New East Digital Archive

Police confiscate Putin underwear painting

Police confiscate Putin underwear painting

28 August 2013

It’s been up and down in the Russian art world this week. Although the Olympic Committee of Russia ruled that the use of the Olympic rings in a painting by artist Vasily Slonova was legal, police yesterday seized a satirical portrait of Russian President Vladimir Putin and Prime Minister Dmitry Medvedev. In the painting, displayed at The Museum of Authority in St Petersburg, the pair are dressed in women’s underwear and Putin is combing Medvedev’s hair.

The city authorities also confiscated a number of other paintings including one of Patriarch Kirill, the head of the Russian Orthodox covered in tattoos, and two more making fun of the lawmakers who spearheaded the campaign for the “homosexual propaganda” law. One depicted St Petersburg deputy Vitaly Milonov against a rainbow background while the other was of Yelena Mizulina, the Duma deputy who not only pushed for the passage of the federal law but has since called for punishments for people using foul language on social networks. In an interview with Reuters, Milonov said the images were inappropriate and “of a distinctly pornographic character”.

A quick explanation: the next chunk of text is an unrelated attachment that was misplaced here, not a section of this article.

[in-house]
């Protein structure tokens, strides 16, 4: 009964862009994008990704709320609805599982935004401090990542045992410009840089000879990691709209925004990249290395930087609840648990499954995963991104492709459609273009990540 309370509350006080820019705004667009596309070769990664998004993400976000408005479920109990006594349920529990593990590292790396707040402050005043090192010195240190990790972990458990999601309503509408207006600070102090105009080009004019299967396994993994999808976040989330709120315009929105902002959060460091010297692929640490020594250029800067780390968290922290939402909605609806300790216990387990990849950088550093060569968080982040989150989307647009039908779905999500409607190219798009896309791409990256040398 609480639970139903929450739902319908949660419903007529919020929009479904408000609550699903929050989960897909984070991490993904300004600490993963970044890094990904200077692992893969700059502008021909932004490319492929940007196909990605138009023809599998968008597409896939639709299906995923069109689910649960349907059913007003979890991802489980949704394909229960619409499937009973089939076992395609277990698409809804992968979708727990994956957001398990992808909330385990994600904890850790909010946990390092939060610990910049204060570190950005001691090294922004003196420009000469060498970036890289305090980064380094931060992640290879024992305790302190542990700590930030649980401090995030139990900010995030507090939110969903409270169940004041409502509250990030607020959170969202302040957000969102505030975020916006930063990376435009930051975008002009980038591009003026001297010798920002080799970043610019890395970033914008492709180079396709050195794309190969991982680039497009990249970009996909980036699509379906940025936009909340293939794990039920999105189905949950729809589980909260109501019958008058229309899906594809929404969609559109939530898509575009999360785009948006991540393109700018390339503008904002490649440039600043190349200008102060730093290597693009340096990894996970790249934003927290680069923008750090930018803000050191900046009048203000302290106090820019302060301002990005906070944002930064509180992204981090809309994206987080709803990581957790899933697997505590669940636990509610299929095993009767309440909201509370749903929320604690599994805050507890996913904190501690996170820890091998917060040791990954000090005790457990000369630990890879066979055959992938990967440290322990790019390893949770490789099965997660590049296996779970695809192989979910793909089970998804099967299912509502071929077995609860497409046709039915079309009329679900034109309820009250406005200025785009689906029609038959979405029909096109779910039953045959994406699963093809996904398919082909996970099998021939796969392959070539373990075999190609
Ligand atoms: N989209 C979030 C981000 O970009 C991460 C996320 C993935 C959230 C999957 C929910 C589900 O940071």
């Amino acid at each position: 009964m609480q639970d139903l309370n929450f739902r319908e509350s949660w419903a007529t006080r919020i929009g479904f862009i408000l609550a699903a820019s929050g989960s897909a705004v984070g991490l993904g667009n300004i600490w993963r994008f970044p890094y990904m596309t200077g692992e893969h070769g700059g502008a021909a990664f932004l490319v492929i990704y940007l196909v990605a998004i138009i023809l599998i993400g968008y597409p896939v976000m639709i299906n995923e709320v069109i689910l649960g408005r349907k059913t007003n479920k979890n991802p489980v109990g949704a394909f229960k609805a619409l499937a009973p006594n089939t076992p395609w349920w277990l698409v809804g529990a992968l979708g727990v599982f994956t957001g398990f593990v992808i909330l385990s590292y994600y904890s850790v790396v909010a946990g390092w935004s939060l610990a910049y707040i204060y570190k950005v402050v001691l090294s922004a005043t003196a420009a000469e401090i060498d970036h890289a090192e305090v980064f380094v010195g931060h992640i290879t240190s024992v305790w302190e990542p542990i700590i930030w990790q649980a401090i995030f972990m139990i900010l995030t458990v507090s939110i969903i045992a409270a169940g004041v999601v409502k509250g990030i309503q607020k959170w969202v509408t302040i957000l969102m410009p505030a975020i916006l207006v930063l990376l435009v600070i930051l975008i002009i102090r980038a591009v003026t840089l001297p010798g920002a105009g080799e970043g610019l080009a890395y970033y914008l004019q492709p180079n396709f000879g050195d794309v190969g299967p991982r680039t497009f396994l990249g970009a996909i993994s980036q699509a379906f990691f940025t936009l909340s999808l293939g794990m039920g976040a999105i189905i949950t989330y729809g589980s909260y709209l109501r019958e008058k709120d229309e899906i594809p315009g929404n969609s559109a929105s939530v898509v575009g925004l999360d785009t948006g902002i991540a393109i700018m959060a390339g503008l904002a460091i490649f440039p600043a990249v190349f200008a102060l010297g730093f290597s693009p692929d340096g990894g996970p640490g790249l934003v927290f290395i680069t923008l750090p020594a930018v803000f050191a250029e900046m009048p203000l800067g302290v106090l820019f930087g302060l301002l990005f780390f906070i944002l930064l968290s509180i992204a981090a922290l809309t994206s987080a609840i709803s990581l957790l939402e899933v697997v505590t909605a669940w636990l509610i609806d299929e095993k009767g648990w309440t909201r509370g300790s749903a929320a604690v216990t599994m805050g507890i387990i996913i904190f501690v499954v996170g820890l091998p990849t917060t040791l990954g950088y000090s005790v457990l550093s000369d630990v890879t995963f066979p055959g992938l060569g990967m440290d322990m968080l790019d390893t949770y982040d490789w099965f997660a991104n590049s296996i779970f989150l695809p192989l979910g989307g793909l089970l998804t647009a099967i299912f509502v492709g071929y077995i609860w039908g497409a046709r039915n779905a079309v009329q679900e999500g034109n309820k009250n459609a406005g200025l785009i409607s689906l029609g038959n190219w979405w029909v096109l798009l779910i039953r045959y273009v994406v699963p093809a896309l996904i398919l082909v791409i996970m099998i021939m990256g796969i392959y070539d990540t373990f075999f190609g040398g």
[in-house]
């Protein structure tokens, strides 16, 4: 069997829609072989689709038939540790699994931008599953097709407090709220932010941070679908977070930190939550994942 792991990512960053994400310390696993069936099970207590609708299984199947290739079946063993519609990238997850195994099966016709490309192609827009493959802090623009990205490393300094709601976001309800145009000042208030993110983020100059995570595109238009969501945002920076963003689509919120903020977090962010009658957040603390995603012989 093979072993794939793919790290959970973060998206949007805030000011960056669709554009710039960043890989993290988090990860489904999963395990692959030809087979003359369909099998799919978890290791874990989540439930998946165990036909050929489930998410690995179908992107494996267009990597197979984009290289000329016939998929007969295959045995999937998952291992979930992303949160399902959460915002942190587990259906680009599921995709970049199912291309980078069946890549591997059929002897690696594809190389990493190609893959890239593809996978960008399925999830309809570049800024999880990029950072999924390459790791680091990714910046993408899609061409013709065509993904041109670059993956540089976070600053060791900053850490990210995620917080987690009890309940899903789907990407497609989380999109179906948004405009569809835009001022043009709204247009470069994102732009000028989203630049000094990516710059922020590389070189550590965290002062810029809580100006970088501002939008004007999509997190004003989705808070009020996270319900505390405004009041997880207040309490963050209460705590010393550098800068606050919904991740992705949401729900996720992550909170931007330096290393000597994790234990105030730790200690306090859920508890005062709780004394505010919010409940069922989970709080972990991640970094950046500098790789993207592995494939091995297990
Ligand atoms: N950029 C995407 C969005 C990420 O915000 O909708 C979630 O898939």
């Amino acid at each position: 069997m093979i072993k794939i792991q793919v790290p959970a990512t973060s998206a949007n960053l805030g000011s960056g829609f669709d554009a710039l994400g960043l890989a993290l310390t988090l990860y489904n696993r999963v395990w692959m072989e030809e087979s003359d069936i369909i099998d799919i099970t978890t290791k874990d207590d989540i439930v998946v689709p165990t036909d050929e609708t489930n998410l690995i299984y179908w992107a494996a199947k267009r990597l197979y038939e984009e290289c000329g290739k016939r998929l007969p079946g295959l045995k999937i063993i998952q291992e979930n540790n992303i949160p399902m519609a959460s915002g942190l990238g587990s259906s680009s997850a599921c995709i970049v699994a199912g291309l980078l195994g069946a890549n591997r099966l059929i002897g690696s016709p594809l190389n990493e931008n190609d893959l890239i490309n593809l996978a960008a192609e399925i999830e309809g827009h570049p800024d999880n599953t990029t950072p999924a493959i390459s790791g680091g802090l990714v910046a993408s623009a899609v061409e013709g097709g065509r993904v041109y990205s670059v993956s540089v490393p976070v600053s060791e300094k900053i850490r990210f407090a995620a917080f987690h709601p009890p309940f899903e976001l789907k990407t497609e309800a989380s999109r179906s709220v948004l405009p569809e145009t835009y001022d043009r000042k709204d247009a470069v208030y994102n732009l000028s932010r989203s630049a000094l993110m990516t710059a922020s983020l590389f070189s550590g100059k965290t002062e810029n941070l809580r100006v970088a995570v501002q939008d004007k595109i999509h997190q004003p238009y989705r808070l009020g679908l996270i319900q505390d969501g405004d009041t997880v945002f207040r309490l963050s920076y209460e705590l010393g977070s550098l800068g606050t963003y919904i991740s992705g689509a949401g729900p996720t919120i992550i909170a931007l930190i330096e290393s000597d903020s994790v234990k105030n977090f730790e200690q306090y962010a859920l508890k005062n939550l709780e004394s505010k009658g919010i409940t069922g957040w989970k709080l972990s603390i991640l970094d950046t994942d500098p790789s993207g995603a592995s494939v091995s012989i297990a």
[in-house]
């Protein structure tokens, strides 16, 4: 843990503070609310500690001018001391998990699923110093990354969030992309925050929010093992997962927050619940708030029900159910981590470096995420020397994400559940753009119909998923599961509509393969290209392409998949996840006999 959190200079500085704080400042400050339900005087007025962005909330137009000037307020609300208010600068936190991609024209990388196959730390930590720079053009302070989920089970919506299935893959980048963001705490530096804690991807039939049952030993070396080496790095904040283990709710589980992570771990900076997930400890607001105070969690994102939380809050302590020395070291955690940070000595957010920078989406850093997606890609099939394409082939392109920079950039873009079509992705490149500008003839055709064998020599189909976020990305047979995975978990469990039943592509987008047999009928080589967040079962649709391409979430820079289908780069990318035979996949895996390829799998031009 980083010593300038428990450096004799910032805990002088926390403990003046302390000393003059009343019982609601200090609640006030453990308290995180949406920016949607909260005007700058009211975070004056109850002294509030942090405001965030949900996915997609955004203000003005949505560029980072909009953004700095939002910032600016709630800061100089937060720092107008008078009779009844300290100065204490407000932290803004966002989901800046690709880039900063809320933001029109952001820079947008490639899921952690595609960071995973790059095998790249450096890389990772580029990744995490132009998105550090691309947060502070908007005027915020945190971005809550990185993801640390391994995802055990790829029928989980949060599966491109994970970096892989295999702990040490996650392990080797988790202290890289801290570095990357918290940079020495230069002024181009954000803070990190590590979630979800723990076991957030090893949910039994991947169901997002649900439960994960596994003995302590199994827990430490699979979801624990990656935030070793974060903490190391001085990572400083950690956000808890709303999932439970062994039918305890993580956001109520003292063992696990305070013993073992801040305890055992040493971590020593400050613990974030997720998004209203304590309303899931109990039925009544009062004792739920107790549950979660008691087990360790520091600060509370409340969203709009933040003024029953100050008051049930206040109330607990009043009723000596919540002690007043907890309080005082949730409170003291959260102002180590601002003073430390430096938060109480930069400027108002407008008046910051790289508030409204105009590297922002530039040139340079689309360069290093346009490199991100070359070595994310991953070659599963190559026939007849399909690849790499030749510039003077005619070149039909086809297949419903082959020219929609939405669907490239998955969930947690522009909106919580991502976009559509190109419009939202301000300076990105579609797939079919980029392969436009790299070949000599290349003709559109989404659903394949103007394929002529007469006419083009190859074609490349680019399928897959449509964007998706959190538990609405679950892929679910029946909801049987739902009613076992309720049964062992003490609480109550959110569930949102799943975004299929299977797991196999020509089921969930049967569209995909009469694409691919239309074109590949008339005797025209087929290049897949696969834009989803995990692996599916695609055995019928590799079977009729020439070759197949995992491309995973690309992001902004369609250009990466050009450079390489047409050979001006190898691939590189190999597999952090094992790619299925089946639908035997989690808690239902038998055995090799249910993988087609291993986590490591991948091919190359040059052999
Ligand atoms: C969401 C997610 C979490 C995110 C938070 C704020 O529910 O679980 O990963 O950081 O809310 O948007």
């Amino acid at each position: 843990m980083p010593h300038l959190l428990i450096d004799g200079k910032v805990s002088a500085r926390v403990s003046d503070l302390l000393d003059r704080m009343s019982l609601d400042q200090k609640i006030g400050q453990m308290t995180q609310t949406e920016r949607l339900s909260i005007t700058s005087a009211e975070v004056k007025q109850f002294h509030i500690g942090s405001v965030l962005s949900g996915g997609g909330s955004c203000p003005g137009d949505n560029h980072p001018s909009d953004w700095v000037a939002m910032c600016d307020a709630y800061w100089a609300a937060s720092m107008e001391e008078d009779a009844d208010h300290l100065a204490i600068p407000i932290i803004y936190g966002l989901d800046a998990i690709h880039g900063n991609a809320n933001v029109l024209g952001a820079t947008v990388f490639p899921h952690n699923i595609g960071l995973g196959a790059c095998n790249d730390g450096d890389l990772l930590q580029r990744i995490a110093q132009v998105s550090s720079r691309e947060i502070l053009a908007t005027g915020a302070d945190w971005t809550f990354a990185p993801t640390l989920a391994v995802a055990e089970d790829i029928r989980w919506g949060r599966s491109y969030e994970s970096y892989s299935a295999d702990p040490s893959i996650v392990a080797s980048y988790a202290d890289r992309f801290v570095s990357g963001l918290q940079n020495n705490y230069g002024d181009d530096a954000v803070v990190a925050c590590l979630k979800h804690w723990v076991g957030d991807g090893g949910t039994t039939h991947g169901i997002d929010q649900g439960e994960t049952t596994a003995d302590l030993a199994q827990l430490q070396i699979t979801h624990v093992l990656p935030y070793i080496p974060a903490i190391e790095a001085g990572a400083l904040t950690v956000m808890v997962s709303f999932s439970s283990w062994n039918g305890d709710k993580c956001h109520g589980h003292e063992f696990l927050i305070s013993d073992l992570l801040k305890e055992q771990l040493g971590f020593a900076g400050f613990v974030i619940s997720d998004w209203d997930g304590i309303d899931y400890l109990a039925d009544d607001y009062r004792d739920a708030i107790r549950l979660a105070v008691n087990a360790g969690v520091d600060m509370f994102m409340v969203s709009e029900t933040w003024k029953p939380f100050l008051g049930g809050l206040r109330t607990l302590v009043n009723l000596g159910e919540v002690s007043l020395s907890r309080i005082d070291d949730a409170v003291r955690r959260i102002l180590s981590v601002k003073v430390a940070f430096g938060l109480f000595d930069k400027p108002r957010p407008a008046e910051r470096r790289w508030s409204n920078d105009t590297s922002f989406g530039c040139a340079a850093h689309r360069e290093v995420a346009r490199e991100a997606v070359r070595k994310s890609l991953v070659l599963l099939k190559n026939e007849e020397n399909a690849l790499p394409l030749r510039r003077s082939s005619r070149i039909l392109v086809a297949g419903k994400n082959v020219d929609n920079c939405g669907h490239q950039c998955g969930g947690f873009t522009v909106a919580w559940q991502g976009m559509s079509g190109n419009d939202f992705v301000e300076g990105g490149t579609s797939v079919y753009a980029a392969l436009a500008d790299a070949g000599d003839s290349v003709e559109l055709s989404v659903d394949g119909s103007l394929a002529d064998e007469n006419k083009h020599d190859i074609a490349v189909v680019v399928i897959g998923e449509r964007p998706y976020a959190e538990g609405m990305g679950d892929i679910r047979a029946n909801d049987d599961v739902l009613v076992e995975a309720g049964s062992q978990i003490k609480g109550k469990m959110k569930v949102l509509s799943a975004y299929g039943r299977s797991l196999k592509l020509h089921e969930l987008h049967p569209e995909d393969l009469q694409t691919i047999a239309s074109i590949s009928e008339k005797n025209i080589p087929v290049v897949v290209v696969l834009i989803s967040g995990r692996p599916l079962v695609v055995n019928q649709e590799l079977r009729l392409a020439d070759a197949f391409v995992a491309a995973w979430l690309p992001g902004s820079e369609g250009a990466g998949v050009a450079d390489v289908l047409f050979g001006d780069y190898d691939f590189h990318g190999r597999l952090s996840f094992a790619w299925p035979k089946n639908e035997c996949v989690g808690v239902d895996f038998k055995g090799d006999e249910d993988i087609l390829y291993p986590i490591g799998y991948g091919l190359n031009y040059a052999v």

The Museum of Authority opened on 15 August with the current exhibition, The Rulers, featuring paintings of public figures such as former Libyan leader Muammar Gaddafi and President Barack Obama in addition to Putin. Since opening, the museum has shown its solidarity with Russia’s LGBT community and last weekend offered free entry to those who said they were gay, lesbian, bisexual or transgendered on the door.

In somewhat happier news, the Olympic Committee of Russia ruled in favour of Slonova’s use of the Olympic rings in his artwork. Slonova’s posters were removed from an exhibition in Perm in June for their satirical depictions including one of the Olympic rings as nooses. The exhibition was shut down along with three others, one of which featured photos of the anti-Kremlin protests in Bolotnaya Square in Moscow in December 2011.